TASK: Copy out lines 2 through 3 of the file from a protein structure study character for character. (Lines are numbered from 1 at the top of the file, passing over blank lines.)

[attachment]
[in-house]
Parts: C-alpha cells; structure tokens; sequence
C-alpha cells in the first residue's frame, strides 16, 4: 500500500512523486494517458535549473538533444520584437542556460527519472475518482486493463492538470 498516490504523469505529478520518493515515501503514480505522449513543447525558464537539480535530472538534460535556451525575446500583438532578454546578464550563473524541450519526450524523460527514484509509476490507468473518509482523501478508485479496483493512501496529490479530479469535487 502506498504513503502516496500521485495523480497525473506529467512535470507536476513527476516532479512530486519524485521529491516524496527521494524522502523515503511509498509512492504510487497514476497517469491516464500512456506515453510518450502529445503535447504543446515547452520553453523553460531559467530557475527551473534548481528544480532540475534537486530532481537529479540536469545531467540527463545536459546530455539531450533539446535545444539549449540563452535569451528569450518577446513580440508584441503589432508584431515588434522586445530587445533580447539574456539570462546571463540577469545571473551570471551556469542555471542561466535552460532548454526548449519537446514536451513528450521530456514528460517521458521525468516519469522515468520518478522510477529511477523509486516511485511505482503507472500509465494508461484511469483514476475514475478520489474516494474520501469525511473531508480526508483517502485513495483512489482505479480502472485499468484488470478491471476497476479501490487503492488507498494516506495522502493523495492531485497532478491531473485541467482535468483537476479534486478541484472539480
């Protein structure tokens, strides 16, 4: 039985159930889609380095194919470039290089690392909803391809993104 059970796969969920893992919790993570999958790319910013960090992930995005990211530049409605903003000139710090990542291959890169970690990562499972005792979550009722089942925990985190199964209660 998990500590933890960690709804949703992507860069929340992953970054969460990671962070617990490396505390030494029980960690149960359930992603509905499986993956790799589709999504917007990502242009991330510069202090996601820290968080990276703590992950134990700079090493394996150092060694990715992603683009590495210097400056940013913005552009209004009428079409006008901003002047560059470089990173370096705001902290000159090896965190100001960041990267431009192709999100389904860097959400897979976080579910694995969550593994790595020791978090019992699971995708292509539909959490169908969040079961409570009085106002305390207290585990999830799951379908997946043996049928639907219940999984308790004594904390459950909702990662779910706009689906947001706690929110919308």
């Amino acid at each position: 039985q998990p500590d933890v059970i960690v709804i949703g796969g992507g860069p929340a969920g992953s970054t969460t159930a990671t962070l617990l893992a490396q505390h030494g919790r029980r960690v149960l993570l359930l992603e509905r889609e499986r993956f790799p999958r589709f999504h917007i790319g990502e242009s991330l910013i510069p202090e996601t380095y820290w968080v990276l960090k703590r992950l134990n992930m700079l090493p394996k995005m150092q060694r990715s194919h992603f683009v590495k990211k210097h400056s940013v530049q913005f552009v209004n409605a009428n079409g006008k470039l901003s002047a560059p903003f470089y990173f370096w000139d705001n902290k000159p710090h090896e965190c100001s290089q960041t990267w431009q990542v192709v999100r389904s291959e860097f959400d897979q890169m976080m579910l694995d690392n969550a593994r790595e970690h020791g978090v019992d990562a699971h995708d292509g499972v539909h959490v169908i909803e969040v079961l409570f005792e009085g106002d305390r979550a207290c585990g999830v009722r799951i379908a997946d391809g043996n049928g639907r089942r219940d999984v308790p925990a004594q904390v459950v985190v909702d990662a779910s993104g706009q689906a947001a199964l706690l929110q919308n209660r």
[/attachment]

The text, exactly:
Parts: C-alpha cells; structure tokens; sequence
C-alpha cells in the first residue's frame, strides 16, 4: 500500500512523486494517458535549473538533444520584437542556460527519472475518482486493463492538470 498516490504523469505529478520518493515515501503514480505522449513543447525558464537539480535530472538534460535556451525575446500583438532578454546578464550563473524541450519526450524523460527514484509509476490507468473518509482523501478508485479496483493512501496529490479530479469535487 502506498504513503502516496500521485495523480497525473506529467512535470507536476513527476516532479512530486519524485521529491516524496527521494524522502523515503511509498509512492504510487497514476497517469491516464500512456506515453510518450502529445503535447504543446515547452520553453523553460531559467530557475527551473534548481528544480532540475534537486530532481537529479540536469545531467540527463545536459546530455539531450533539446535545444539549449540563452535569451528569450518577446513580440508584441503589432508584431515588434522586445530587445533580447539574456539570462546571463540577469545571473551570471551556469542555471542561466535552460532548454526548449519537446514536451513528450521530456514528460517521458521525468516519469522515468520518478522510477529511477523509486516511485511505482503507472500509465494508461484511469483514476475514475478520489474516494474520501469525511473531508480526508483517502485513495483512489482505479480502472485499468484488470478491471476497476479501490487503492488507498494516506495522502493523495492531485497532478491531473485541467482535468483537476479534486478541484472539480